Getting funding as an African startup founder is hard. It’s even harder when you’re a woman. In 2023, startups with solo female founders or an all-female founding team raised only 2.3% of total funding in Africa. Meanwhile, 15% of the funding went to a founding team with at least one woman. In the previous year, both figures stood at 2.4% and 13%, respectively (data from Briter Bridges).

The funding gap between genders is a global problem. Last year, in the U.S., companies with all-female founding teams scooped just 1.8% of the $170.59 billion worth of VC money raised. This is for an ecosystem that, supposedly, has more data to inform a better margin. In 2015, First Round Capital, a Silicon Valley VC fund, collected data from 300 companies over a decade. And they found that teams with at least one female co-founder outperformed all-male teams by a staggering 63%. They also generate $0.78 revenue per dollar raised compared to all-male teams $0.31. Yet, the funding gap hasn’t improved much.

Ventures Africa interviewed Brenda Wangari, Head of Portfolio Success at Madica —a pre-seed investment program that targets typically overlooked founders— to understand how Africa can overcome this challenge.

VA: Why do you think this funding gap exists in Africa?

Wangari: Firstly, it’s not just in this part of the world. It’s a popular problem globally. Before investments are made, a huge pool of companies often apply for funding. But we’ve seen that many women don’t make it to the end of the funnel. Tech has been a male-dominated industry for a long time. Even when people organise interventions and hackathons, you’d often find only a few women there, if any at all. In general, the reasons differ from one woman to the other. But also, these programs often have a one-size-fits-all approach that wasn’t designed with women in mind.

When you come to the African context, a woman has responsibilities as a homemaker, regardless of her career. It’s not the same with her male counterpart. There’s data that Africa has a high concentration of female entrepreneurs. But many of these women run livelihood-sustaining enterprises like running a salon or a shop selling fast-moving consumer goods. And on the other end of the spectrum, where you have high-growth companies, you’ll find mostly men.

Also, there’s a lot of investor bias in the VC space. For the longest time, many funds on the continent have not had female partners. As a result, what eventually happens is a lack of diversity in the types of businesses they fund. It’s not a problem that is impossible to solve. A lot of people just need to be intentional about it.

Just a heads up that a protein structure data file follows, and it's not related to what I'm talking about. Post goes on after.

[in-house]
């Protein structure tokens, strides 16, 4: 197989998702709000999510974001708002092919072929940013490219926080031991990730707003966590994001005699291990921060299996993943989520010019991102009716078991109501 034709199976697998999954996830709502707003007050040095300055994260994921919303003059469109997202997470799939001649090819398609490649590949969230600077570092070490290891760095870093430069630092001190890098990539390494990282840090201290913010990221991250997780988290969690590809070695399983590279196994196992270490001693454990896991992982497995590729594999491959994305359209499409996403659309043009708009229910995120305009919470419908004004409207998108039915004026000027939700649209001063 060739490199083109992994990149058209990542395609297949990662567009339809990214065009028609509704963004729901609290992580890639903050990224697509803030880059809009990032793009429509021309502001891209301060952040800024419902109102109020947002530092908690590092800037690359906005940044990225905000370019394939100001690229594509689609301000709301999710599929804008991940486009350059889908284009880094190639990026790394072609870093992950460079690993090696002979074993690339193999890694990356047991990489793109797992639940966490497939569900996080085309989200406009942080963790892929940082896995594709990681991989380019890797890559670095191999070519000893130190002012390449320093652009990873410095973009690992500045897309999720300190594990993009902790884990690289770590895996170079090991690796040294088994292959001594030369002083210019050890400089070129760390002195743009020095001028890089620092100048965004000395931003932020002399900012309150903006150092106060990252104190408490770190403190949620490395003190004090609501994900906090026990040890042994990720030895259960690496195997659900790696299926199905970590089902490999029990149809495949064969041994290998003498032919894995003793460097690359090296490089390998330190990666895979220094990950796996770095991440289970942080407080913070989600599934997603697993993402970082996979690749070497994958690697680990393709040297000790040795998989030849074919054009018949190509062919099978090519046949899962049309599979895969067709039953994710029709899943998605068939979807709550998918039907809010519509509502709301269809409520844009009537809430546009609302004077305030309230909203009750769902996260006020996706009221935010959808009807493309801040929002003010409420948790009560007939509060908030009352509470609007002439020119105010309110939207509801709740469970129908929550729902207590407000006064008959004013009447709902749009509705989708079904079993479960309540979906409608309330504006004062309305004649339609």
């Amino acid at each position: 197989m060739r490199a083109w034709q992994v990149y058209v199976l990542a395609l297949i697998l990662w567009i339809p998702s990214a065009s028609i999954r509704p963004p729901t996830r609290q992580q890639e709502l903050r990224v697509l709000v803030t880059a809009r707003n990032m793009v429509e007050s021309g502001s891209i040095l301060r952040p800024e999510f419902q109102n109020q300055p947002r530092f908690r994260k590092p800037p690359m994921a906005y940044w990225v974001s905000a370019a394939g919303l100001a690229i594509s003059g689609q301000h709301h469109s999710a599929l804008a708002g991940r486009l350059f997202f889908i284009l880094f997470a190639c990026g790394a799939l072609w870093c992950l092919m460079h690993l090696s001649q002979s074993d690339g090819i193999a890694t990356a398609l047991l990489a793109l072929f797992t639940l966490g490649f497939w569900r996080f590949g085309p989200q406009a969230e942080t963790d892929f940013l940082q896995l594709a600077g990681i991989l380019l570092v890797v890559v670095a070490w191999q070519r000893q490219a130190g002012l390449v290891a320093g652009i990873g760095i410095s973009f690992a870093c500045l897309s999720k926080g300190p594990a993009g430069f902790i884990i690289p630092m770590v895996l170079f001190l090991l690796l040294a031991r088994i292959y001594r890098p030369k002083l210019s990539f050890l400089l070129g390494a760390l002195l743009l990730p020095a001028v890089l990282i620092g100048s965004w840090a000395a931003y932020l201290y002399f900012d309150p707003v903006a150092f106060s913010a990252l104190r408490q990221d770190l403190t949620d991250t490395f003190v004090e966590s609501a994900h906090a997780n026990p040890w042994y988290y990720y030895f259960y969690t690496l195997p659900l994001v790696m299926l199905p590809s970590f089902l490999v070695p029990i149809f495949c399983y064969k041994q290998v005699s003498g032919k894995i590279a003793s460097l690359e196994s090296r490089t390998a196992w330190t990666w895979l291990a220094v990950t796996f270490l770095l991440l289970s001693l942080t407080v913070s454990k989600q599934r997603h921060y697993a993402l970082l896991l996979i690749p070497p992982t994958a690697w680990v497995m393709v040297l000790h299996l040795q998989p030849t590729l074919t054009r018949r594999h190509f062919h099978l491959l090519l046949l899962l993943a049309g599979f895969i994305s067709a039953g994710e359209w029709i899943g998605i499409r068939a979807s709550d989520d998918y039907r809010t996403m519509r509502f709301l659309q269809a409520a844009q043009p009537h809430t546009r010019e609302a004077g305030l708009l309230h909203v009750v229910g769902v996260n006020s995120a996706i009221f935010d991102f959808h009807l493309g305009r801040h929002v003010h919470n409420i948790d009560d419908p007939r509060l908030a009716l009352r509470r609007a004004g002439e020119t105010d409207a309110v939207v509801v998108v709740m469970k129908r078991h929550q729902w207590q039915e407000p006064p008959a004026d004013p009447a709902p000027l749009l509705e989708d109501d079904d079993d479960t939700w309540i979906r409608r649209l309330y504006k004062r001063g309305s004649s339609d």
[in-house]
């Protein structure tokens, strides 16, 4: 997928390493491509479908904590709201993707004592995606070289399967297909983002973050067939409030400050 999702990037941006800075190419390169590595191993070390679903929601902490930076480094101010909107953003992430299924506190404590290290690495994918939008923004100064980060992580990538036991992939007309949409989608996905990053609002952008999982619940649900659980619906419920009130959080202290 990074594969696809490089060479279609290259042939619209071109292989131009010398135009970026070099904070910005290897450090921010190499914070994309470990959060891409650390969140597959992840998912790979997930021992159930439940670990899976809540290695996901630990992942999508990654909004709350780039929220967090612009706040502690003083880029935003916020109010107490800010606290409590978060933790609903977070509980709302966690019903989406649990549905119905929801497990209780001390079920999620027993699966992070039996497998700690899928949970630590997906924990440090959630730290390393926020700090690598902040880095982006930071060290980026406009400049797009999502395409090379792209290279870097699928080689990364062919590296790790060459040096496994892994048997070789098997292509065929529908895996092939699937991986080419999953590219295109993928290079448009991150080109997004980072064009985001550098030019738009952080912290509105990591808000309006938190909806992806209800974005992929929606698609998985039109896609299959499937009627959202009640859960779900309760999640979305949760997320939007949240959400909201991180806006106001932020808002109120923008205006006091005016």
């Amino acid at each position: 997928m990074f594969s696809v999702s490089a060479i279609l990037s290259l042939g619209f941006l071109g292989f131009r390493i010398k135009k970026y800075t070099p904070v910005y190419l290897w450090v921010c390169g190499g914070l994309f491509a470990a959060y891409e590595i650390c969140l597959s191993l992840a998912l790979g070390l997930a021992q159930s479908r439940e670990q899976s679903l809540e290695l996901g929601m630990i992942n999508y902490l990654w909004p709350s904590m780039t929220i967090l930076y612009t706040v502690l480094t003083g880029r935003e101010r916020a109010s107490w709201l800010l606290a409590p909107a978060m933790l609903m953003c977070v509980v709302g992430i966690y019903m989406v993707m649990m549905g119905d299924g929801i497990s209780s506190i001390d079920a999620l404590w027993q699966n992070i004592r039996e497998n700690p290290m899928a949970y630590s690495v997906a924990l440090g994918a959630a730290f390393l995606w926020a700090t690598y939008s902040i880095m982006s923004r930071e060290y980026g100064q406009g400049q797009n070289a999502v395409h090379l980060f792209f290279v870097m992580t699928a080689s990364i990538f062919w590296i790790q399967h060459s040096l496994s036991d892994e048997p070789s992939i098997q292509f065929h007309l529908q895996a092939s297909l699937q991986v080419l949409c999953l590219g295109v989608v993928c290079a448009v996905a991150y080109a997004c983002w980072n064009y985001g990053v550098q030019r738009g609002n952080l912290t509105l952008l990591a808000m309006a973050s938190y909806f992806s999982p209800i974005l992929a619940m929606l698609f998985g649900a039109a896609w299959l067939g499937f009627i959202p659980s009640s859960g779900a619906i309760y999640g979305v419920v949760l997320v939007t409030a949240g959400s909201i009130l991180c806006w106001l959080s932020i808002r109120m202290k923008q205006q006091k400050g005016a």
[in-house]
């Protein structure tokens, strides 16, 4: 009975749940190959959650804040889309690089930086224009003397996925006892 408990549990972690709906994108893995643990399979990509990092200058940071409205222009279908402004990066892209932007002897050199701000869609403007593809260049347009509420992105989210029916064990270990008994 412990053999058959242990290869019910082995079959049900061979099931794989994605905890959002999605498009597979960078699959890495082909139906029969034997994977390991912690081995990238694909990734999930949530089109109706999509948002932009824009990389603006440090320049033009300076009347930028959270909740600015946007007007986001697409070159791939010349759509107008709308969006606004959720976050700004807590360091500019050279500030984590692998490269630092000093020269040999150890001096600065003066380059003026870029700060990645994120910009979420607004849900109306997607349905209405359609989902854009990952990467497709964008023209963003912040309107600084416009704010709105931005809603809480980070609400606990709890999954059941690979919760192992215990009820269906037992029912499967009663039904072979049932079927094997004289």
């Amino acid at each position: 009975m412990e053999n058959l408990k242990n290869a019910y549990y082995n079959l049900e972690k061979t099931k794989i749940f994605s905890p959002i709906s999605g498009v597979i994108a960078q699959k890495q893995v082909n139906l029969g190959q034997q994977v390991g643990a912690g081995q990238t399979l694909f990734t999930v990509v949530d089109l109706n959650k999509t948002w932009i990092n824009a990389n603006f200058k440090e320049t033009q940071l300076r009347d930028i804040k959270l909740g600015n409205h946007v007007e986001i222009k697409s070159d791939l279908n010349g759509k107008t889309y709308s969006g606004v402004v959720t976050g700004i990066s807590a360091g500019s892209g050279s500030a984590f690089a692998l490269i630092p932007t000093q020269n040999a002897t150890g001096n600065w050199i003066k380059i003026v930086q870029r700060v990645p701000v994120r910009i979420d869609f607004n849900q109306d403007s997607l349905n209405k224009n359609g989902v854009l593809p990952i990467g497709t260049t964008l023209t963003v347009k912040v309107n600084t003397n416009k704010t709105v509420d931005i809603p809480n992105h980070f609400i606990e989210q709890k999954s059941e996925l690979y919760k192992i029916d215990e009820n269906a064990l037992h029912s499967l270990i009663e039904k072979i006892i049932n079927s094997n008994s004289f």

VA: Okay. So, how can Africa solve this problem?

W: The short answer is to find female founders and fund them. One trend that I’ve found interesting is that many funds are more likely to have women as consultants than have them as part of those running the fund. But this typically adds to the diversity of opinions on what to look at when screening a company. And it’s probably one of the reasons why female funding has seen a steady increase, albeit small, in the last few years. So, the other solution is to let more women in the decision-making rooms.

At Madica, we’re getting ready to announce our first batch of investments. All of them have female co-founders.

VA: You have interacted with, and backed many female-led startups. Are there any challenges specific to them?

W: I think when it comes to running businesses, most challenges are not unique to gender. They could be unique to their business models, country of operation or the sector they are in. There’s also the struggle that comes with being an early-stage startup. For example, you want to hire the best team and make them high-performing from the very beginning. You also want to validate your business model, determine who’s your most valuable customer and how long it will take you to break even.

Access to funding is usually the most common challenge female founders have.

VA: How do you see Madica and other peers in the ecosystem closing this gap?

The most important thing is for everyone to become very intentional about who we support. When we use a one-size-fits-all approach to support founders, it doesn’t work. Each entrepreneur has unique challenges. So, for female founders, you have to consider that many of them are primary caregivers in their homes when designing programs.

We also must have more successful female-led startups to drive this cause. For us at Madica, we support founders in several ways. One of them is mentorship under experienced operators who know what it takes to build and expand companies. This connection with high-quality support really makes a difference in the companies we back.

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